Exploring Wisdom: The Three Ingredients of Attention
I’ve made it my mission to demystify meditation. You don’t have to have a particular religious belief to find moments of sanctuary, or to nourish and feed yourself in mind, body, and spirit. My journey is ever-expanding, ever-evolving, just like yours is. It’s like a lotus that is blooming continually, revealing new petals all the time. My quest is to go deeper.
Seeking common ground
I’ve studied so many spiritual traditions, and throughout my life, I’ve always tried to find the common ground they share. I think it’s where we enter in from–whether you’re looking to lower your blood pressure, create peace on the planet, increase your immunity, or be a better listener, we’re all coming to spirituality through similar doors.
The first ingredient: willingness
What I’ve found in my studies is that there are three ingredients to the majority of meditative traditions. The first ingredient to a successful meditation practice is your willingness to do it. The willingness is born out of frustration, or desperation, or out of a deep and heartfelt longing.
The second ingredient: attention
The second ingredient is gentle, non-judgemental attention. But what do I mean by attention? Who is paying attention, and to what?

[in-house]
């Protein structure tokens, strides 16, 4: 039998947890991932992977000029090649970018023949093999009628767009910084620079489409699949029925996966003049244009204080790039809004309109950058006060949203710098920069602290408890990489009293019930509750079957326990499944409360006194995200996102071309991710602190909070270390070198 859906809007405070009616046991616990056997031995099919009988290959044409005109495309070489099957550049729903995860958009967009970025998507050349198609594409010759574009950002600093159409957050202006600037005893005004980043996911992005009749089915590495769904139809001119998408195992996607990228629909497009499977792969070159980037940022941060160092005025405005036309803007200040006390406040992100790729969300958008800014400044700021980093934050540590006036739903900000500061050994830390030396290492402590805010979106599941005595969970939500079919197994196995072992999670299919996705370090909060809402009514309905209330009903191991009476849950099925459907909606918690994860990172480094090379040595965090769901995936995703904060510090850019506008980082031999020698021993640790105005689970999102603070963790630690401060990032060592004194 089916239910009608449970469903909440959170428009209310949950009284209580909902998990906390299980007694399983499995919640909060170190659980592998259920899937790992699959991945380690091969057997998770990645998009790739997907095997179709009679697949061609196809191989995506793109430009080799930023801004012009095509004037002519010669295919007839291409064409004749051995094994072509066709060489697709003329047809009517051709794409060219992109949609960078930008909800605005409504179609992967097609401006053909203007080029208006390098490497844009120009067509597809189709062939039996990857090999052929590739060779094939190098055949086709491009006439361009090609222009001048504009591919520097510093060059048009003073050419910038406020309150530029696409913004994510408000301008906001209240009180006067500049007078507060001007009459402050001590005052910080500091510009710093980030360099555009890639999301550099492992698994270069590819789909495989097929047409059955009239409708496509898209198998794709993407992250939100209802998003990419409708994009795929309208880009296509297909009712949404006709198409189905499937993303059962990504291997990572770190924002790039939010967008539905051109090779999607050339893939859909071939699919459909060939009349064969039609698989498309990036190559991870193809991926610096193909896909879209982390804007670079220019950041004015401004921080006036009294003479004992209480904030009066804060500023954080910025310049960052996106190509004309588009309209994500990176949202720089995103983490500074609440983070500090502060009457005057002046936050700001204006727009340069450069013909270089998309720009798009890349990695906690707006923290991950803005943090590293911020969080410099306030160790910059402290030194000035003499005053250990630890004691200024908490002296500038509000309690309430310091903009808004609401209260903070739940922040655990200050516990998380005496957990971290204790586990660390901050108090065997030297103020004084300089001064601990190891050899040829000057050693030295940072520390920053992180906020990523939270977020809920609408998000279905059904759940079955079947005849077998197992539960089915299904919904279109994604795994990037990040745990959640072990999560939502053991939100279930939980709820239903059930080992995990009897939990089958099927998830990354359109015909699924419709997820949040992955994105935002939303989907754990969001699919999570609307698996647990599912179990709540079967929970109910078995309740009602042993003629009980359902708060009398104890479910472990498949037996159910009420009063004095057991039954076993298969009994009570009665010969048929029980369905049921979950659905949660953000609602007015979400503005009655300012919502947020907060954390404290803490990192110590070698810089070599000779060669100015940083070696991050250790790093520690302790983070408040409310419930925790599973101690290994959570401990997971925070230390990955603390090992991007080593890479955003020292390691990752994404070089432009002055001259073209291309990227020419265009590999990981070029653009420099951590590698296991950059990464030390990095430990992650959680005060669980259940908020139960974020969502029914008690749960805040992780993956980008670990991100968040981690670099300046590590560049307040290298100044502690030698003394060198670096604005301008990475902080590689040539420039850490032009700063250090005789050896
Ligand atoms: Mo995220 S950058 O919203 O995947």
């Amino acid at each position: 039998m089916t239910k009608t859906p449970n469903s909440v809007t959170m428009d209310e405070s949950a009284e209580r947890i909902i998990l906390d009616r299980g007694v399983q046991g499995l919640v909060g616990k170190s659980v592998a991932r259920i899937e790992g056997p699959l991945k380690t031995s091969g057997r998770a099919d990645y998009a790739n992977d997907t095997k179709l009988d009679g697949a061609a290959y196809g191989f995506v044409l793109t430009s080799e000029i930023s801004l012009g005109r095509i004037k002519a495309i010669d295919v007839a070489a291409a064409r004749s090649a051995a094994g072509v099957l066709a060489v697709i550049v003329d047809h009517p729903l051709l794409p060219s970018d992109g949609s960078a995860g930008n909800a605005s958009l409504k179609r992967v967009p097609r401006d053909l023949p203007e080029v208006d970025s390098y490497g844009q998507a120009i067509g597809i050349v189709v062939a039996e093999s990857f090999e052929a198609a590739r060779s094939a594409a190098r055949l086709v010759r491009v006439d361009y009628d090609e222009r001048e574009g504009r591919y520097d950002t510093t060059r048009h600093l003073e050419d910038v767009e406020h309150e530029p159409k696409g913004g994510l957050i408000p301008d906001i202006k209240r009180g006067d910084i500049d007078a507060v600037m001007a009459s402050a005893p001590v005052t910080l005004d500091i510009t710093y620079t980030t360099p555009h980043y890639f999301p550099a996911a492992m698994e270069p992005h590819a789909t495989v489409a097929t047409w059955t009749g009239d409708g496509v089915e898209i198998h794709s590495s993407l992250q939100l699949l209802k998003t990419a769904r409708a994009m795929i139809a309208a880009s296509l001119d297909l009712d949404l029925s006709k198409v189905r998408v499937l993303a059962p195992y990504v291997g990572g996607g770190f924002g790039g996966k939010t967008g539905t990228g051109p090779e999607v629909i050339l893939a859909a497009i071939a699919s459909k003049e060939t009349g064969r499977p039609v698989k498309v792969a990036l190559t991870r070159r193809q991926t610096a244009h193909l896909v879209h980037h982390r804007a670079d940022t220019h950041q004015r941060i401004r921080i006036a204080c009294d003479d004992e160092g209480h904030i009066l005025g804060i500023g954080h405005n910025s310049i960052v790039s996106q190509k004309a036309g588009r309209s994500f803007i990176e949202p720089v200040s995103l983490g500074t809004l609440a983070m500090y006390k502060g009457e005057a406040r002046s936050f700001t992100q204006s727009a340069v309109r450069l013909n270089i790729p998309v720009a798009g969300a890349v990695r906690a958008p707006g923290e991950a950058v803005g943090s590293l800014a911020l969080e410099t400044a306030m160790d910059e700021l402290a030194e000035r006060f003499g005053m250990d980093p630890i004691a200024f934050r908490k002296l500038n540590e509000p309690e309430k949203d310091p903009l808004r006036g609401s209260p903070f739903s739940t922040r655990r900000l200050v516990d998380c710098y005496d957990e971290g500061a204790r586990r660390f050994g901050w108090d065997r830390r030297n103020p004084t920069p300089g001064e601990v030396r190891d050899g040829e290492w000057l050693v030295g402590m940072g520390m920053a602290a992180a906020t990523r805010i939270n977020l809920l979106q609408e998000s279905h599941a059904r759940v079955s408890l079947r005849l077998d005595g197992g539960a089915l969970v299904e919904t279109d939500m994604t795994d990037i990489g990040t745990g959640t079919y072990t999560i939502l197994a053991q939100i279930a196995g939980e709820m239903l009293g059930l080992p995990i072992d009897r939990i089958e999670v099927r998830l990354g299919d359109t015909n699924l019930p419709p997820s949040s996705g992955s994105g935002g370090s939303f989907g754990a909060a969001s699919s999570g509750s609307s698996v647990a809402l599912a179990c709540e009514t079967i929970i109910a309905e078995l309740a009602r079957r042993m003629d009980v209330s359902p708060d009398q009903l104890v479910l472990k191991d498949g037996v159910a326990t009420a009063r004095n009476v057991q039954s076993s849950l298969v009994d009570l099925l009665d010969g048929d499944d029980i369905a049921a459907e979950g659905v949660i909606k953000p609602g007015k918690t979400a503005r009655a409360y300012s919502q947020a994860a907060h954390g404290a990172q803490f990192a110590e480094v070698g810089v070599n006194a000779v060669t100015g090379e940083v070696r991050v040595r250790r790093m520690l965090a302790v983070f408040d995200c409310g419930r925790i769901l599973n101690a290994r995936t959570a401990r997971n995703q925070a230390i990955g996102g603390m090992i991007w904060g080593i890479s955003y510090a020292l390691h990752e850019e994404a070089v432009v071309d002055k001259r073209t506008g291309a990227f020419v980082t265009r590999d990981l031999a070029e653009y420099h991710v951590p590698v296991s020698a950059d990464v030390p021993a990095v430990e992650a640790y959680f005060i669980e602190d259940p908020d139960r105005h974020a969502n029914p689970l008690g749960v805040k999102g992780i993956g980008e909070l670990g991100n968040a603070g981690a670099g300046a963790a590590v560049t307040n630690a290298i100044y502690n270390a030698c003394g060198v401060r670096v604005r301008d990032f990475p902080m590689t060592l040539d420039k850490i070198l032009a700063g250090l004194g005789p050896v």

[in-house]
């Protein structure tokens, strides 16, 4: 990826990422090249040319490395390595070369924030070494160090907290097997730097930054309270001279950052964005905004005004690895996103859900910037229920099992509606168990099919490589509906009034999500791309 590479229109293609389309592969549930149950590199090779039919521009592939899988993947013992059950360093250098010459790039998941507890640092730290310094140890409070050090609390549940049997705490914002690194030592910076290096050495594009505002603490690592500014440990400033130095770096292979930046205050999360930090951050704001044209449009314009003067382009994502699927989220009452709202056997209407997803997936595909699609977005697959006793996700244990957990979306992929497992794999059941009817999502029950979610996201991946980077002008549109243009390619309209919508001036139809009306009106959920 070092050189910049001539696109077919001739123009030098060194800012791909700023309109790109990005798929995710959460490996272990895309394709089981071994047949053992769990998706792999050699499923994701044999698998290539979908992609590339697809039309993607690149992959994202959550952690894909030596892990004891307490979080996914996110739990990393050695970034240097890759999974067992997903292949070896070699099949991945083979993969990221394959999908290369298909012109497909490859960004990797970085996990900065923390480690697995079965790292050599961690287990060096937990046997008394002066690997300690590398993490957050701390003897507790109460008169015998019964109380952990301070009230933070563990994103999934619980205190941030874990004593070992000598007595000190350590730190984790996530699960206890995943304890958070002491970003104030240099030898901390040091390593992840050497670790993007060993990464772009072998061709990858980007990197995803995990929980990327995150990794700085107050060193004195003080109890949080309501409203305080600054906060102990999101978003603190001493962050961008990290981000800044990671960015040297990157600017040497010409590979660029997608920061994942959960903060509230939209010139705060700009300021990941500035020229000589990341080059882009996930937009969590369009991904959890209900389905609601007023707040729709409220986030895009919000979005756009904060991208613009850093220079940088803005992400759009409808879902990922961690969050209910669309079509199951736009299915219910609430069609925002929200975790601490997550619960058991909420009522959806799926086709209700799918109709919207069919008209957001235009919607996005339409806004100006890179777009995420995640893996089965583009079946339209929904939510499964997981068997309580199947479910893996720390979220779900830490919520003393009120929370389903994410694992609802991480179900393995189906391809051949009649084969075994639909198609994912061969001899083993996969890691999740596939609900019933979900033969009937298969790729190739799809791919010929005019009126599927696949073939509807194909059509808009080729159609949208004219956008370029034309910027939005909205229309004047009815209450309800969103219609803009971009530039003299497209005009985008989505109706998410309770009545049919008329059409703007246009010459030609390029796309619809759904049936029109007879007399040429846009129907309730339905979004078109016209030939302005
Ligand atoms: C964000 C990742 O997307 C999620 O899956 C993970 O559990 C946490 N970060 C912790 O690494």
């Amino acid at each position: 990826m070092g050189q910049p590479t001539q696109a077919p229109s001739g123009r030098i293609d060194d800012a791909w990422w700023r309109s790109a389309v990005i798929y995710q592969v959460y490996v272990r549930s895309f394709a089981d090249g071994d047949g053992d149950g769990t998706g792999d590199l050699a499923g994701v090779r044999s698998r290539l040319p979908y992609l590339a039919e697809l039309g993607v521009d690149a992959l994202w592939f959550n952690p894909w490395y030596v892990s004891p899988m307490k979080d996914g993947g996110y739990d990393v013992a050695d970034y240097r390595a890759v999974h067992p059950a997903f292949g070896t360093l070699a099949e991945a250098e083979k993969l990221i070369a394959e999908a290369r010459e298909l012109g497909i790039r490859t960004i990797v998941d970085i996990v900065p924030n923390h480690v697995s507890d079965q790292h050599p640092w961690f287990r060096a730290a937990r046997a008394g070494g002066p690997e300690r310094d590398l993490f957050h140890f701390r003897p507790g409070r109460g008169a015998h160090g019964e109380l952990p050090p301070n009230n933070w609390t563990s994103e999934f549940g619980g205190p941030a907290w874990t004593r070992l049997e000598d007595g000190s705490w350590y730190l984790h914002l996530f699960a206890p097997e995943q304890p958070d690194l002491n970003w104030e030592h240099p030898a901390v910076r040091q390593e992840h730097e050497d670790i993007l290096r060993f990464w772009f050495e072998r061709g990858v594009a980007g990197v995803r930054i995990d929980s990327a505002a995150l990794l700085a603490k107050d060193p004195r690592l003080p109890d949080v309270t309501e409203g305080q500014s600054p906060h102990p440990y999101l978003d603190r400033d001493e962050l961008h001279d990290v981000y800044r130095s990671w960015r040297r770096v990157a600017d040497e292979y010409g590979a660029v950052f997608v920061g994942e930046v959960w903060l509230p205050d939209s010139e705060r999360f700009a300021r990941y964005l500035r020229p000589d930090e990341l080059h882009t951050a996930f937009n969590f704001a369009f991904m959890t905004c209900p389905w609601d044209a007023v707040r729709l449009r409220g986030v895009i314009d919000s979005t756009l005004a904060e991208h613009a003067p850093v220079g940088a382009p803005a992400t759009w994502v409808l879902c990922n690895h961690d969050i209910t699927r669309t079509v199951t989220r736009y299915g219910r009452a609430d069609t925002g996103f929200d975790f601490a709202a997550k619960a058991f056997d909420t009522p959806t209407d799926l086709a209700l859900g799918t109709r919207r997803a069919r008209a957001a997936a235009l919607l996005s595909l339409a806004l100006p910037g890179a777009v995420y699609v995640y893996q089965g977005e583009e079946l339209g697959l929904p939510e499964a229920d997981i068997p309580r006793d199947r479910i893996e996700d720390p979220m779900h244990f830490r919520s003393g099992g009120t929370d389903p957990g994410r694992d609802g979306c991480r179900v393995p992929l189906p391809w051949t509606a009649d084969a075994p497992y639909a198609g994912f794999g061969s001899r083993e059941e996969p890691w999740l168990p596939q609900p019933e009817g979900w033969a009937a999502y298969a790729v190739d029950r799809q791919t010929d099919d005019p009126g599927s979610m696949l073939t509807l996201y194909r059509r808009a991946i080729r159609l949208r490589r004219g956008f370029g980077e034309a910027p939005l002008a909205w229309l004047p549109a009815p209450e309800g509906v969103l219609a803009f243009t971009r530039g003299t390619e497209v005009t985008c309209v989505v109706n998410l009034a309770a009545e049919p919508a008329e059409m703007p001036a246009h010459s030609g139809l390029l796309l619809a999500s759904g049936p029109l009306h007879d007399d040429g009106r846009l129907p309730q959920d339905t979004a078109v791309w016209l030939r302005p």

Turn your attention right now to the one who’s looking through your eyes. To the presence that’s beaming through your eyes, listening through your ears, that’s right here, right now, dwelling in this body of yours. Try to find that presence.
You are in charge of deliberately paying attention. No one can pay attention for me. No one can harm my attention for you. People can certainly try to steal your attention, but it’s your job not to let them. We are distracted all the time, and we must reclaim our attention again and again and again. The only way to peace is to be completely in charge of where and how you focus your attention.
The third ingredient: technique
The third ingredient is where technique enters in, whether you’re paying attention to a sound, a sensation, a visual element. It could be a candle flame, or the night sky. It could be the sound of the wind in the trees and over the red rocks. Or, it could be some sound you hear in your own body, your heartbeat, your breath.
You can meditate anywhere
Meditation is a solitary practice. Of course, you can find a place where you’re stable and comfortable, where you won’t be disturbed, where you can really lose track of time and space. But you can also meditate anywhere, anytime, or on anything. When you harness the power of your attention, you can access it at any time.
Sarah McLean considers herself an American Transcendentalist. She’s dedicated her life to exploring meditation: living as a resident of both a Zen Buddhist monastery and a traditional ashram in India, as well as living and working in a Transcendental Meditation center. She headed up the education programs at Deepak Chopra’s center in California and Byron Katie’s School for the Work. Sarah is a best-selling Hay House author of the books Soul-Centered: Transform Your Life in 8 Weeks with Meditation and The Power of Attention: Awaken to Love and its Unlimited Potential with Meditation. She’s also a sought-after speaker who is determined to create more peace on this planet by helping people wake up to the wonder and beauty of their lives and the world around them through the practice of meditation.
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